Adventures of runaway chickens

ClipChickenswingsThe last two chicks we’ve adopted turned out to have very different personalities than the ones we had before. We had a White Leghorn Rooster (Fluffy), an Orpington (Yellow) hen and an Austrolorp (Chick Vader) hen before. From what I’ve read, these are heavier, more domestic, humand-friendly breeds. We usually let them roam in the backyard instead of locking them in their coop, which has a small run.

Our Silver-Laced Wyandotte (Silver), on the other hand is very adventurous and mischievous. She is not as docile. Our new Orpington (Goldie), which came along with Silver is not as smart, however, she follows Silver everywhere she goes and does everything she does.

IMG_2057They started by flying over to our next door neighbors backyard. Then they started flying over one more fence, two doors down. Luckily, our neighbors love our chickens. We installed plastic spikes to deter them from flying over, assuming they step on the fence and jump over. It turned out, their wings were so strong that they didn’t even have to touch the fence.

The resources on the web say it is usual for chickens to be able to fly high to run away from their predators. Only heavier breeds cannot fly high easily. We were trying to get by with make shift solutions or just bringing them back home, once they were out there somewhere. I was scared of these excursions, because the neighbors one door down in the direction they were moving as well as our opposite side have big dogs.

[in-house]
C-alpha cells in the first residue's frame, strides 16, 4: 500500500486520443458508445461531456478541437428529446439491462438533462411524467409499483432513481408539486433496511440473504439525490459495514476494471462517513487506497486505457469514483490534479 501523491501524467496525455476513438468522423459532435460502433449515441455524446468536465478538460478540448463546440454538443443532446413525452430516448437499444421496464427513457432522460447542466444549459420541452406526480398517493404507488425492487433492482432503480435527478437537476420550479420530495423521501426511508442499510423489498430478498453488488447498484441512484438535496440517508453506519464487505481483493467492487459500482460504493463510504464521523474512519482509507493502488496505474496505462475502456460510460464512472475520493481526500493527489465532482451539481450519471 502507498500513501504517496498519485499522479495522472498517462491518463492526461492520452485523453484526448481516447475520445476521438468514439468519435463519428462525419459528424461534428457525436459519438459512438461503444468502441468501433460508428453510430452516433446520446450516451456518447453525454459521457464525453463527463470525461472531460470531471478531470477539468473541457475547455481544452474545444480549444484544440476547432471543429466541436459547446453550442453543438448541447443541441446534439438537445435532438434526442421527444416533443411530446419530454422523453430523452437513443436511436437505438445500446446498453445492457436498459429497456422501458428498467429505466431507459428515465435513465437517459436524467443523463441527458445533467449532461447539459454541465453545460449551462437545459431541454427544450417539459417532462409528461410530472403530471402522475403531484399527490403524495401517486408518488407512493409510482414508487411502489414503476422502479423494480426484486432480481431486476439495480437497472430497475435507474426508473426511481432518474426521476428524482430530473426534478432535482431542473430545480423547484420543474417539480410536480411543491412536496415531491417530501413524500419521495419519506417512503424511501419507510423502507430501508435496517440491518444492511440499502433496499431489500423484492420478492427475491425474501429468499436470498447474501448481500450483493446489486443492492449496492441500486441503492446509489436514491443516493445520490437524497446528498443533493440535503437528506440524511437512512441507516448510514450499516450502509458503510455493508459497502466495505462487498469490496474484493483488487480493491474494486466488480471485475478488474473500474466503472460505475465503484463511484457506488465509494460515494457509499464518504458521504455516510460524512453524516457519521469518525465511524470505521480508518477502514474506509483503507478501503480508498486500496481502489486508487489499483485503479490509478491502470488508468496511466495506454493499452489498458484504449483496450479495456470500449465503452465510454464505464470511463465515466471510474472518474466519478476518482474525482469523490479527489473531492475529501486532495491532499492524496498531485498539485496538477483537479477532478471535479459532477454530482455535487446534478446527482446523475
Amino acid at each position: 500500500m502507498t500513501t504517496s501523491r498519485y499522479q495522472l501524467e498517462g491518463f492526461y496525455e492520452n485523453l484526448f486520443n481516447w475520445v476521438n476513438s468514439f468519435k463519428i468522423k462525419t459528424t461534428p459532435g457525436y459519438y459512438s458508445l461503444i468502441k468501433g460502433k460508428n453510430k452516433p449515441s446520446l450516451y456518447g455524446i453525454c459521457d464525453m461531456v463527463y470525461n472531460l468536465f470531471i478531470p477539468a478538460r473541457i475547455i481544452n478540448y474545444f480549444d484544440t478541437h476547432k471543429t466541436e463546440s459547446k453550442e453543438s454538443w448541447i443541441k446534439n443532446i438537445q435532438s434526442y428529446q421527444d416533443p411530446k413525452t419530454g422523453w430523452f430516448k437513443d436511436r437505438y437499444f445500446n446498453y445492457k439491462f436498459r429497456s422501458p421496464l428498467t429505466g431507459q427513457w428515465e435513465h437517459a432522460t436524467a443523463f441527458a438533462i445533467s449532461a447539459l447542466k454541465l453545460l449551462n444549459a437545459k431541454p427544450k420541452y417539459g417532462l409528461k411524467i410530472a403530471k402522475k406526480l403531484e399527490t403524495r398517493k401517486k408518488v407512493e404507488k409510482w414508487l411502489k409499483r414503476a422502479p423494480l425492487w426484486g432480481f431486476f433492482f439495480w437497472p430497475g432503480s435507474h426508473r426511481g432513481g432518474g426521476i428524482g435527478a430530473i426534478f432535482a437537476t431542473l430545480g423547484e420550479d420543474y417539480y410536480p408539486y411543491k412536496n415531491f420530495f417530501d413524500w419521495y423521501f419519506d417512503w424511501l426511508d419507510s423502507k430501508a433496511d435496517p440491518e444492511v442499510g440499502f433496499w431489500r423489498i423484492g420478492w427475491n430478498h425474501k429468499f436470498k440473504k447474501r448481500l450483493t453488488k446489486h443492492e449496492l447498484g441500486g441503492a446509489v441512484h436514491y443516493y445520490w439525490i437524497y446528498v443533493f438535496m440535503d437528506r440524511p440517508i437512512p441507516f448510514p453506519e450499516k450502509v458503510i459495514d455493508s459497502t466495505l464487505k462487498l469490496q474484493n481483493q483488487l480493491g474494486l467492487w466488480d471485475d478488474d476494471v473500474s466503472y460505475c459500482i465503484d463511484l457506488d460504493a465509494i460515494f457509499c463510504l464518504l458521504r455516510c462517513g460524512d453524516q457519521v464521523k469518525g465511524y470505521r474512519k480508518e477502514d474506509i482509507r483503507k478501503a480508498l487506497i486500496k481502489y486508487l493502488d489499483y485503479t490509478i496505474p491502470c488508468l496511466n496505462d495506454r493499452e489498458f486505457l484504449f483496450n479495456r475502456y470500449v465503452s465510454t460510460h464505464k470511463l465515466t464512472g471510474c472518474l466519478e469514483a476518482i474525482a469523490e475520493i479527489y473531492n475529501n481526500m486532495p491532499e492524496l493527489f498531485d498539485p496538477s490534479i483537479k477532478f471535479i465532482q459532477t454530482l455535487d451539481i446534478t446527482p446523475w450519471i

Eventually 10 days ago, my neighbor called me, while I was at work, saying her kids saw our chickens “ACROSS THE STREET” and were trying to get them back to our backyard. That was the tipping point where we had to do find a definite solution to stop them from flying away.
IMG_2218As I browsed through various sources, I saw many chicken owners trimming their chickens’ wings. It seemed painless and easy. I’ve watched few videos as well. I’ve listed my resources at the end of my post. All you have to do is

  • get a good pair of big scissors,
  • hold the chicken tight,
  • open their wing
  • and cut their flight feathers, which can be easily identified a the second layer of feathers as show in the photo above.

IMG_2221Here is what it looks like after clipping the wings. Sources say their flight wings will grow back after the next molting season.
IMG_2212Some resources recommend to cut only one wing to create imbalance. Some resources claim, clipping one wing doesn’t work and chickens figure out how to bring their body up with a wing and a half. Therefore we decided to cut both.
IMG_2214Here went the second wing.
IMG_2205Goldie got both her wings trimmed as well.
IMG_2210They were really calm during the trimming, didn’t fuss or fight.
IMG_2226They were trying to figure out what happened after the trimming for a few seconds.

We made sure that they were ok after the trimming. Then we went in. Half an hour later, I heard a distressed bawking from outside. We rushed to find Silver on the fence and Goldie stuck on top of old mint branches, trying to get on the fence but couldn’t. So much for the trimming. The mischievous Silver was already trying to test her limits with the smaller wings. Luckily, Goldie’s trimming worked.Since the trimming, 4 days ago, they have been staying within the borders of our backyard, mostly, I’m assuming, because Goldie cannot fly up and Silver doesn’t want to go alone.

Besides, despite the fact that they are 7 months-old (30 weeks), they haven’t started laying eggs yet. I’m hoping they will start laying eggs before next spring.

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